Farming goes digital: Coloma resident gets national recognition for farming blog

Amanda Zaluckyj, an attorney in St. Joseph, is among 100 people recognized nationally as part of the Farm Credit 100 Fresh Perspectives search. Photo taken Wednesday at Zaluckyj’s family farm in Coloma. (Don Campbell | HP Staff)

Amanda Zaluckyj, an attorney in St. Joseph, is among 100 people recognized nationally as part of the Farm Credit 100 Fresh Perspectives search. Photo taken Wednesday at Zaluckyj’s family farm in Coloma. (Don Campbell | HP Staff)

By Tony Wittkowski | Business Reporter | The Herald-Palladium

COLOMA — Amanda Zaluckyj began blogging to show the real face of American farmers.

She conceived a blog called “The Farmer’s Daughter USA” to promote and explain modern agricultural production in 2012.

Zaluckyj was among the few recognized nationally by the Farm Credit 100 Fresh Perspectives search, which honors individuals shaping rural communities and agriculture for the better. The top 100 honorees were announced in March on National Ag Day at the National Press Club in Washington, D.C.

By day, Zaluckyj is a lawyer who practices general insurance litigation in St. Joseph. Her family runs a farm in Coloma, where they grow corn and soybeans.

Zaluckyj sat down with Herald-Palladium Staff Writer Tony Wittkowski to see why the blog was started and how it’s changed.

Why did you start the blog? What did you hope to accomplish?

Around 2012, I was getting ready to graduate from law school and studying the bar exam. I had this crazy idea that I wanted to do something more creative than just law because it can be very bland. I was trying to think of things that were interesting that I was passionate about and had noticed there was an uptick of misinformation on food and farming.

It was upsetting because that’s what my family does. I decided to start a blog and talk to people about agriculture and connect to consumers and clear up any misconceptions they had.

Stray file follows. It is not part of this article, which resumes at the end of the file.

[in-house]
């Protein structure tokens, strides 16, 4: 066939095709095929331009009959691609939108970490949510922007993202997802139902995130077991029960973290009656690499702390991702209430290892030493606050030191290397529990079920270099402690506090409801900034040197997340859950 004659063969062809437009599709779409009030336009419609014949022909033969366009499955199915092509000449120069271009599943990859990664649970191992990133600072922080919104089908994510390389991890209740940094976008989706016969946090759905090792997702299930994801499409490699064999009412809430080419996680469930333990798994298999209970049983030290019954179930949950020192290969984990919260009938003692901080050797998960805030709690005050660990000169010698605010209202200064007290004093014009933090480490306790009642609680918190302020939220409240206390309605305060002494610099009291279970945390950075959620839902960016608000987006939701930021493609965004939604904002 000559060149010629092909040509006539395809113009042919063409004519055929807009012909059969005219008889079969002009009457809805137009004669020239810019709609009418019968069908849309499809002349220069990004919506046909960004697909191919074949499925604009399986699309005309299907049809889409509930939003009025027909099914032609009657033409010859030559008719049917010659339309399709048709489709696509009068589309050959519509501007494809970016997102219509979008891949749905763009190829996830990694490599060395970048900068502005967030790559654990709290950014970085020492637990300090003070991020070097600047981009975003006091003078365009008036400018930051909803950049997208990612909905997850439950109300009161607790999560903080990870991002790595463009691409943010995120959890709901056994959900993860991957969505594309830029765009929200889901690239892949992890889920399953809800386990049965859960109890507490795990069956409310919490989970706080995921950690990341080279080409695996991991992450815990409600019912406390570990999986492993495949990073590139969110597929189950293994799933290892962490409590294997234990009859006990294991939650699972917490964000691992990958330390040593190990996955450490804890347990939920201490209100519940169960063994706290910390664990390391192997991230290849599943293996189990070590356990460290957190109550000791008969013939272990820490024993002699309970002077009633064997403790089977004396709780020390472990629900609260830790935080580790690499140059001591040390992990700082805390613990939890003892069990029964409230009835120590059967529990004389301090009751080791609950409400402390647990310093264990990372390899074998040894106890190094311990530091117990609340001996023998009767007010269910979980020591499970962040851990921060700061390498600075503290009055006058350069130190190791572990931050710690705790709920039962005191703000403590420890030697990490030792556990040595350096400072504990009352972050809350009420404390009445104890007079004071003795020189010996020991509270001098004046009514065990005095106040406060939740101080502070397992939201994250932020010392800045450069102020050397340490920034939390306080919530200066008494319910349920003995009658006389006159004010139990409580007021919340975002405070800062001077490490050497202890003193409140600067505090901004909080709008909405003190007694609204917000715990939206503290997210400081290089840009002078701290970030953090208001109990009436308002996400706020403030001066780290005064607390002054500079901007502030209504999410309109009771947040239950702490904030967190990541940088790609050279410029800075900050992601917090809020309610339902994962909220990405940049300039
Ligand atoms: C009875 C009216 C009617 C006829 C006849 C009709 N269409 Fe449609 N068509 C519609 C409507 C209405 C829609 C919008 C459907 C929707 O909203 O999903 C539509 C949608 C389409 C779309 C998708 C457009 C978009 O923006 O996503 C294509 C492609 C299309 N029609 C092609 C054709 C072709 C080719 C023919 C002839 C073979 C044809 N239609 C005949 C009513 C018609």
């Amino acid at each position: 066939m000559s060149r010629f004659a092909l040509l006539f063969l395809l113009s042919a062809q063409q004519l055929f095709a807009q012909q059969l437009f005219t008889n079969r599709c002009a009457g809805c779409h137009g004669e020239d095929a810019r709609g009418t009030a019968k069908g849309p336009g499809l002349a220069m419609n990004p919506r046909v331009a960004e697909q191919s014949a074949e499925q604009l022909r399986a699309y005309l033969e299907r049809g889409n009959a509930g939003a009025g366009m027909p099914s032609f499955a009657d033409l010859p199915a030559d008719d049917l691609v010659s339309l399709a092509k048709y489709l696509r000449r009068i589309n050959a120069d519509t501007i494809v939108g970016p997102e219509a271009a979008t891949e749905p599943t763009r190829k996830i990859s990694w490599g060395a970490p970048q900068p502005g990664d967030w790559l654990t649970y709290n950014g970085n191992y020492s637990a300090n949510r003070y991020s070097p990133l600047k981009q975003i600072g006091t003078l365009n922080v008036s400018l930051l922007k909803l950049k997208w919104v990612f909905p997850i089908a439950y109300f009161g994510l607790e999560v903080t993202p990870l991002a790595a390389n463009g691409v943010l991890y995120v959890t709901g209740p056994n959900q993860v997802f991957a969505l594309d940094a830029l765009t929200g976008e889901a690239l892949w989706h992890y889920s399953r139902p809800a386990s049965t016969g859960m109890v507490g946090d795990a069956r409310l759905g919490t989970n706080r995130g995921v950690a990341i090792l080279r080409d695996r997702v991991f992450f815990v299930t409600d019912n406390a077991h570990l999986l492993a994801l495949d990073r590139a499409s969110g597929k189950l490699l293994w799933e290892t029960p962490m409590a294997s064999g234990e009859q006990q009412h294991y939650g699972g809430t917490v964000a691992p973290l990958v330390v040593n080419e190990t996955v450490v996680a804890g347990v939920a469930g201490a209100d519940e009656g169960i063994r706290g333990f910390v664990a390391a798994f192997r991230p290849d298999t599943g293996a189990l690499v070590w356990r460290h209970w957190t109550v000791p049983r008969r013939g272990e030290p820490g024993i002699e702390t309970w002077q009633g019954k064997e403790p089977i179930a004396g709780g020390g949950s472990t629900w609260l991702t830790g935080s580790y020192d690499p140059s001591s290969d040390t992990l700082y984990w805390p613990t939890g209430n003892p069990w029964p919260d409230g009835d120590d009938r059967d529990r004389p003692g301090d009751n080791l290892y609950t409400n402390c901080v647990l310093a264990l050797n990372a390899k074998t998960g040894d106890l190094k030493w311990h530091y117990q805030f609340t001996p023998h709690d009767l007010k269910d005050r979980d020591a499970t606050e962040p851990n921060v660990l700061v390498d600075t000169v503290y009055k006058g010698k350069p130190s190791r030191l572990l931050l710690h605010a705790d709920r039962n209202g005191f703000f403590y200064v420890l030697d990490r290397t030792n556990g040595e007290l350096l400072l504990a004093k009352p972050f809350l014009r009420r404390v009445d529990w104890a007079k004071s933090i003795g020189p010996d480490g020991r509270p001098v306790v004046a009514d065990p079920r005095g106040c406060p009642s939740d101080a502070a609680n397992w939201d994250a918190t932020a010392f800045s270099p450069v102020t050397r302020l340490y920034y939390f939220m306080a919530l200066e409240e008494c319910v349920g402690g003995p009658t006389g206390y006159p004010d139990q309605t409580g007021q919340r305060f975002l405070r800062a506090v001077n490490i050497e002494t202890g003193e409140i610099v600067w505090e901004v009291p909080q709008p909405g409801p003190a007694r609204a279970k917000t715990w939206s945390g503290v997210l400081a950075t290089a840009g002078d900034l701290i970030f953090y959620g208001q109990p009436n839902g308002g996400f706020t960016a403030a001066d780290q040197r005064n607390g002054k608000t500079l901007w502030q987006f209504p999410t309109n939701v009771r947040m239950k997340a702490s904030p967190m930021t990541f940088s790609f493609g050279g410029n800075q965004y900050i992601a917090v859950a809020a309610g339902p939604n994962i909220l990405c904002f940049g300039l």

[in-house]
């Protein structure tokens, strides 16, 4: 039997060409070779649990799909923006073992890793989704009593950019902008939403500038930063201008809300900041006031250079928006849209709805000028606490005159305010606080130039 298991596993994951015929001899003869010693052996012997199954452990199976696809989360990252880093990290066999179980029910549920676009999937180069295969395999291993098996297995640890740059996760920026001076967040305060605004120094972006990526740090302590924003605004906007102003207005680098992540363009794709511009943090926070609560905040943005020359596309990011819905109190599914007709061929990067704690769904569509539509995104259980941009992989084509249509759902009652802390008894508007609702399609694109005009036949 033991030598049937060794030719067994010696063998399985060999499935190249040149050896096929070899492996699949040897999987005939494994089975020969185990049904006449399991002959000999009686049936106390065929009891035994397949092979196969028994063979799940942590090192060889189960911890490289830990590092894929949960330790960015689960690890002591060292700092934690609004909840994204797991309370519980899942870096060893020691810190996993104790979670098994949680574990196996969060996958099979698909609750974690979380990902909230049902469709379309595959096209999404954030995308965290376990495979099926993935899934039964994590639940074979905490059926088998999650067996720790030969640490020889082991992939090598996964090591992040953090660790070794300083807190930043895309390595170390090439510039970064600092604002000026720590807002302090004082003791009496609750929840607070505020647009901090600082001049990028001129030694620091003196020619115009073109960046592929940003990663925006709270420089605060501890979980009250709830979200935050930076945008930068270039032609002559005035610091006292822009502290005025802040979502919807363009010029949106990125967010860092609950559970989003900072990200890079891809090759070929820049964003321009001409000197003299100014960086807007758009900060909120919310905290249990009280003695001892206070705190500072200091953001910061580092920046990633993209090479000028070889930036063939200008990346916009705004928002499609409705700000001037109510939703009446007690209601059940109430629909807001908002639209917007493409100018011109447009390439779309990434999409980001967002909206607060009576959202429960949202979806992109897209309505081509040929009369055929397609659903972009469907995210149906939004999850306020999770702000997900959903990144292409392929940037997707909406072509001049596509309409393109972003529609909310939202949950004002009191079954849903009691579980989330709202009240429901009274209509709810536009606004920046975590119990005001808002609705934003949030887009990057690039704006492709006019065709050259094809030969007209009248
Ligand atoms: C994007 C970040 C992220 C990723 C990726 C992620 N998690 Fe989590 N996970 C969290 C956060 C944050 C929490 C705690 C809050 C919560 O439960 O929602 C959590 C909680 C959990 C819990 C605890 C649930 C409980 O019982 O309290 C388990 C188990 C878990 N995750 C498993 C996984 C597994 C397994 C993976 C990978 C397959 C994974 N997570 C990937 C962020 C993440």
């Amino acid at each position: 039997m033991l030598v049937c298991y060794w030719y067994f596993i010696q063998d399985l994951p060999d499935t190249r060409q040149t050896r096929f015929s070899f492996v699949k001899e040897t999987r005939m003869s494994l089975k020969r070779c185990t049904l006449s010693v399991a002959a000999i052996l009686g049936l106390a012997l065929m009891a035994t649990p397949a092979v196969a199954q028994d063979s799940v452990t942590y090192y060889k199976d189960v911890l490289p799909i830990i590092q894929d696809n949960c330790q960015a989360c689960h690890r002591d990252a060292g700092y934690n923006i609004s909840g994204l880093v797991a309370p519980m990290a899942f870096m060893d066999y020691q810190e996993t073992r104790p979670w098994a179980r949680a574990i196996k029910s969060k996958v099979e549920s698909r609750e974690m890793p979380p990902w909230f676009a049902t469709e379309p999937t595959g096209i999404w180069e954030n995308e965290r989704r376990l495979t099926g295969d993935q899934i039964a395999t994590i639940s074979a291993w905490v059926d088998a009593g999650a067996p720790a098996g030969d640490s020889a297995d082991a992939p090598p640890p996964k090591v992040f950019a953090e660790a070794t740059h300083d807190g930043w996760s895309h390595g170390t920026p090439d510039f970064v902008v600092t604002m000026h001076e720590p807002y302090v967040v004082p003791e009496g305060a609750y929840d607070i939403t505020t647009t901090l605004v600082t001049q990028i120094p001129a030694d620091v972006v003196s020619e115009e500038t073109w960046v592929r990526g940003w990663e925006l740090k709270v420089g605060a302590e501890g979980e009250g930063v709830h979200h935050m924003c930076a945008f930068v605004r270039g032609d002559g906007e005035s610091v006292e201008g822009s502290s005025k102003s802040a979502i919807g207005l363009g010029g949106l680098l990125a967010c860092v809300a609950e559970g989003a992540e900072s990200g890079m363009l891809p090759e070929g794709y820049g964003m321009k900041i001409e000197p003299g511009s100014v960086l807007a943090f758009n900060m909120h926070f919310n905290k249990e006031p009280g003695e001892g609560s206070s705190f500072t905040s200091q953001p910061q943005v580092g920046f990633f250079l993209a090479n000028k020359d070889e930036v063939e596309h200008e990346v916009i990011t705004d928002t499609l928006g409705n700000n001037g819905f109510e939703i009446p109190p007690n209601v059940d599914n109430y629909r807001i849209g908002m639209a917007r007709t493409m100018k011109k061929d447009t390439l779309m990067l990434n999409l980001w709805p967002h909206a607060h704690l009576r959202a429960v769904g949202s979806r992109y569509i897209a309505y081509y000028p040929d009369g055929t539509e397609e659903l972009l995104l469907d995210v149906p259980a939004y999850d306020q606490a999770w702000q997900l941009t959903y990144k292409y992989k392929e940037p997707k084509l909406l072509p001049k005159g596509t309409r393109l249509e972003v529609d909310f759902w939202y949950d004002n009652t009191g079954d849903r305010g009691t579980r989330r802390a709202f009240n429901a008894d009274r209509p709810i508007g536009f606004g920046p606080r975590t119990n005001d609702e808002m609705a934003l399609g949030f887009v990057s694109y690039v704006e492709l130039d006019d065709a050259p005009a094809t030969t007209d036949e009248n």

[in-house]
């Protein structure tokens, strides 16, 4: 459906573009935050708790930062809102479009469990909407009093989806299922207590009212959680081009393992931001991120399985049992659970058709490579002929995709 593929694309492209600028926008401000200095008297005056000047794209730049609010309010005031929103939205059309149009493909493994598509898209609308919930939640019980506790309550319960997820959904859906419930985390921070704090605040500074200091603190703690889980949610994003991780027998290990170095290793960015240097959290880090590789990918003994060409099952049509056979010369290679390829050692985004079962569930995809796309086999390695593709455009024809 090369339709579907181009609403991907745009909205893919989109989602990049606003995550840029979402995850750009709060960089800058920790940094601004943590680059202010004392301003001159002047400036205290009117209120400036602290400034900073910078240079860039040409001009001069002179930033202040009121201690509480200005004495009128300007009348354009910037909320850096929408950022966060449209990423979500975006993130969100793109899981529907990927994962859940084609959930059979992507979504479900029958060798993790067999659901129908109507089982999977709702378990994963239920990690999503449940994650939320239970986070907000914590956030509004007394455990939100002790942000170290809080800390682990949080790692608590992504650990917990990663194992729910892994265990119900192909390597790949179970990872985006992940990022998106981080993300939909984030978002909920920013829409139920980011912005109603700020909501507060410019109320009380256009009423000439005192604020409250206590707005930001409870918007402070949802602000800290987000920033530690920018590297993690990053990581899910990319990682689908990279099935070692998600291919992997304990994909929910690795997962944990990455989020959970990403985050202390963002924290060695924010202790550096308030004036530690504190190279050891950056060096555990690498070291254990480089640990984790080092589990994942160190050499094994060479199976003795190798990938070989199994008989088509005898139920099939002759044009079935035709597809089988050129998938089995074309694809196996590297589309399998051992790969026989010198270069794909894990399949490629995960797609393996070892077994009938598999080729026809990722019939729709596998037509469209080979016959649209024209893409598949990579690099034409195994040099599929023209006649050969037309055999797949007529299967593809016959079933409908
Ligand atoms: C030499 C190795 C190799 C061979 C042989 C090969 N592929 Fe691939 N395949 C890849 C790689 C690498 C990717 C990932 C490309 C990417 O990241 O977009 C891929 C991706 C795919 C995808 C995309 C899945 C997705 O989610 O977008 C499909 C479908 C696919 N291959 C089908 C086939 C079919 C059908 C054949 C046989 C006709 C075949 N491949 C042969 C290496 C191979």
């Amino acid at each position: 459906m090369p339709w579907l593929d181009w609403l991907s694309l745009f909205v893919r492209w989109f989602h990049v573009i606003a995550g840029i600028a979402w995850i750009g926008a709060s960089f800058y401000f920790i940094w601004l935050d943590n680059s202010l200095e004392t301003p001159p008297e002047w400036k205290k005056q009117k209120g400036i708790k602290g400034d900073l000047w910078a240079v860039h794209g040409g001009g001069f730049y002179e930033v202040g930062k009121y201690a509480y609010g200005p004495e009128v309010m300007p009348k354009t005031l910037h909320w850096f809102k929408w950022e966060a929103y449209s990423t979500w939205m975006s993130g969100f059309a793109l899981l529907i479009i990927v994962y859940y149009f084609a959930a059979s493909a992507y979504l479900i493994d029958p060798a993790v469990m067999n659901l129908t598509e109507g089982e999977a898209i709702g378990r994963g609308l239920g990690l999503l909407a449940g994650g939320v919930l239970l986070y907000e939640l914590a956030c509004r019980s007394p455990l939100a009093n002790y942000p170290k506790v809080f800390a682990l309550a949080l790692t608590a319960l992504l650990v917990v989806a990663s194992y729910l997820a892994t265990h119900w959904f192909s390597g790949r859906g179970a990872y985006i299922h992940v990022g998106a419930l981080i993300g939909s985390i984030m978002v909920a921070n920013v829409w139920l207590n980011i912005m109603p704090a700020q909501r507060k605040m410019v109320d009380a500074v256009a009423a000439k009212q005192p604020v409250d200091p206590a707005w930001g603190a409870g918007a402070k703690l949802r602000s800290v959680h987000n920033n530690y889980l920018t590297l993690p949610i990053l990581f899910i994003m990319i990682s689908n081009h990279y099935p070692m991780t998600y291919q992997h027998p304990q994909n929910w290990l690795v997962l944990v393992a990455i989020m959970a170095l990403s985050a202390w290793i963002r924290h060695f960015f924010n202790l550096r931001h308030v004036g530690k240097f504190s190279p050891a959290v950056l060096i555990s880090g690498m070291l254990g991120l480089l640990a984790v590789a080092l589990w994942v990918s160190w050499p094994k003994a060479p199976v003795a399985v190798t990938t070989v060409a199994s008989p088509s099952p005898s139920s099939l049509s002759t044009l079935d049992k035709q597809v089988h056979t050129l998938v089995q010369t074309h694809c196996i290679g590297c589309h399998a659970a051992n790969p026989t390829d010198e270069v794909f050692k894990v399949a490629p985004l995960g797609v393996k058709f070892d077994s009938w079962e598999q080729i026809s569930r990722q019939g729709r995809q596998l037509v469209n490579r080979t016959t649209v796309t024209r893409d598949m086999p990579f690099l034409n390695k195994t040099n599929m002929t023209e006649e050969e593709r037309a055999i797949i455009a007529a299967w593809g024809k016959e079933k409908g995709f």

How often do you post something?

It varies. I used to be a little more consistent, but I usually try to get in three posts a week.

What do you normally write about?

Usually I cover things in the news. Things people are talking about. I try to stick to what we do, so the corn and the soybeans are what my family does. Genetic engineering is big with that, so I discuss GMOs.

I read a few of your posts and it seems like you stick up for the small American farmer. What compels you to do so?

Even though we’re doing commodity crops with 2,000 acres, we are technically a corporate farm. It still frustrates me seeing those big corporations that have so much money for marketing and advertising they can say whatever they want and it goes unchecked. This is a way to stand up to that.

What surprised you after starting the blog?

I honestly thought I was the only person that thought this way. It surprised me that there were so many other people that supported what I was saying. The biggest thing that surprises me is when people come to me and say, ‘Hey, I’ve learned so much from your blog and that I understand these issues now.’ They feel better about picking up a certain bland.

It seems like every post from your blog has hundreds of shares and likes. Was it satisfying being recognized by Farm Credit 100 in March?

That was also surprising. I just started a blog and Facebook page and a Twitter account. To actually think people are following me and recognizing what I do is surprising and humbling and quite an honor.

How has the blog changed since you first started?

I think I know what I’m doing a little bit more. My message has gotten stronger. I understand a little bit better how to explain things a little better and how to reach people. There are just a few things I picked up to get the message out a little better.

Where do you see “The Farmer’s Daughter USA” going in the next few years?

Let’s hope it keeps going. I would like to be able to step out into other mediums. If that means speaking at events to address these issues, that would be a good goal to have.

Contact Tony Wittkowski at twittkowski@TheHP.com or (269) 932-0358. Follow him on Twitter: @tonywittkowski.

(Author’s Note: This article was originally published on June 27, 2016)

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